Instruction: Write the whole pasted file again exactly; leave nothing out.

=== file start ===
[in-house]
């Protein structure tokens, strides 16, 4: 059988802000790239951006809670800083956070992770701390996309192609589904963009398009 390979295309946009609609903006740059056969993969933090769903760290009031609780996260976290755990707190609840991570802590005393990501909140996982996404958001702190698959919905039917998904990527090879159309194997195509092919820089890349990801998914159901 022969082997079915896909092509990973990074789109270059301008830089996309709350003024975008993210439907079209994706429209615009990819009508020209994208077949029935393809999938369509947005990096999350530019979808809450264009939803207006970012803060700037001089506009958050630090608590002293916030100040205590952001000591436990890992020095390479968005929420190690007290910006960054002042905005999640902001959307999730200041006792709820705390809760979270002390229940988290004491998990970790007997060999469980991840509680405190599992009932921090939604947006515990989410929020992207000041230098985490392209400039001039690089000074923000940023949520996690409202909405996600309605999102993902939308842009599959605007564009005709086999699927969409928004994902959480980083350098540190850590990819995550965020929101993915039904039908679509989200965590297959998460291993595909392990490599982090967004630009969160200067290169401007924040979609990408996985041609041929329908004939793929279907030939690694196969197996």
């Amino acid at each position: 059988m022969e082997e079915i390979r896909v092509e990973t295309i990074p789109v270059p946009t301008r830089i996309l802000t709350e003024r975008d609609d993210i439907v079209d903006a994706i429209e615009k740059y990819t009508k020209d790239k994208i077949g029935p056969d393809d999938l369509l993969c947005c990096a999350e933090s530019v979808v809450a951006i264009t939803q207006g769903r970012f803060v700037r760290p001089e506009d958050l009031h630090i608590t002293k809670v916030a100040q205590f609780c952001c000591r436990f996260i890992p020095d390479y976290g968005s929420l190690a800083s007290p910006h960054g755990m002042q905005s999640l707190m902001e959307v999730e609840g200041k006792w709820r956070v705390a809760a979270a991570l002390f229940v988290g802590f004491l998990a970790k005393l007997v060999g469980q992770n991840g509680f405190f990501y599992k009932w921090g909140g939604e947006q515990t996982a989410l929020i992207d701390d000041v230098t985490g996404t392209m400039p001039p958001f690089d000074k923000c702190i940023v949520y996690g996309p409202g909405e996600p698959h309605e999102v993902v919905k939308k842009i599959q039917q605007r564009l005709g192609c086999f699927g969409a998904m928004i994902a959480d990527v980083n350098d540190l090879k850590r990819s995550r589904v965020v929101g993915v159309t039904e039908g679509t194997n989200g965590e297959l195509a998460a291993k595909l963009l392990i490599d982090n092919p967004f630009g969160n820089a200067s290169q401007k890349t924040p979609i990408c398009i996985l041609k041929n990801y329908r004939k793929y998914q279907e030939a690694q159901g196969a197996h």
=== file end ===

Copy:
[in-house]
């Protein structure tokens, strides 16, 4: 059988802000790239951006809670800083956070992770701390996309192609589904963009398009 390979295309946009609609903006740059056969993969933090769903760290009031609780996260976290755990707190609840991570802590005393990501909140996982996404958001702190698959919905039917998904990527090879159309194997195509092919820089890349990801998914159901 022969082997079915896909092509990973990074789109270059301008830089996309709350003024975008993210439907079209994706429209615009990819009508020209994208077949029935393809999938369509947005990096999350530019979808809450264009939803207006970012803060700037001089506009958050630090608590002293916030100040205590952001000591436990890992020095390479968005929420190690007290910006960054002042905005999640902001959307999730200041006792709820705390809760979270002390229940988290004491998990970790007997060999469980991840509680405190599992009932921090939604947006515990989410929020992207000041230098985490392209400039001039690089000074923000940023949520996690409202909405996600309605999102993902939308842009599959605007564009005709086999699927969409928004994902959480980083350098540190850590990819995550965020929101993915039904039908679509989200965590297959998460291993595909392990490599982090967004630009969160200067290169401007924040979609990408996985041609041929329908004939793929279907030939690694196969197996």
């Amino acid at each position: 059988m022969e082997e079915i390979r896909v092509e990973t295309i990074p789109v270059p946009t301008r830089i996309l802000t709350e003024r975008d609609d993210i439907v079209d903006a994706i429209e615009k740059y990819t009508k020209d790239k994208i077949g029935p056969d393809d999938l369509l993969c947005c990096a999350e933090s530019v979808v809450a951006i264009t939803q207006g769903r970012f803060v700037r760290p001089e506009d958050l009031h630090i608590t002293k809670v916030a100040q205590f609780c952001c000591r436990f996260i890992p020095d390479y976290g968005s929420l190690a800083s007290p910006h960054g755990m002042q905005s999640l707190m902001e959307v999730e609840g200041k006792w709820r956070v705390a809760a979270a991570l002390f229940v988290g802590f004491l998990a970790k005393l007997v060999g469980q992770n991840g509680f405190f990501y599992k009932w921090g909140g939604e947006q515990t996982a989410l929020i992207d701390d000041v230098t985490g996404t392209m400039p001039p958001f690089d000074k923000c702190i940023v949520y996690g996309p409202g909405e996600p698959h309605e999102v993902v919905k939308k842009i599959q039917q605007r564009l005709g192609c086999f699927g969409a998904m928004i994902a959480d990527v980083n350098d540190l090879k850590r990819s995550r589904v965020v929101g993915v159309t039904e039908g679509t194997n989200g965590e297959l195509a998460a291993k595909l963009l392990i490599d982090n092919p967004f630009g969160n820089a200067s290169q401007k890349t924040p979609i990408c398009i996985l041609k041929n990801y329908r004939k793929y998914q279907e030939a690694q159901g196969a197996h």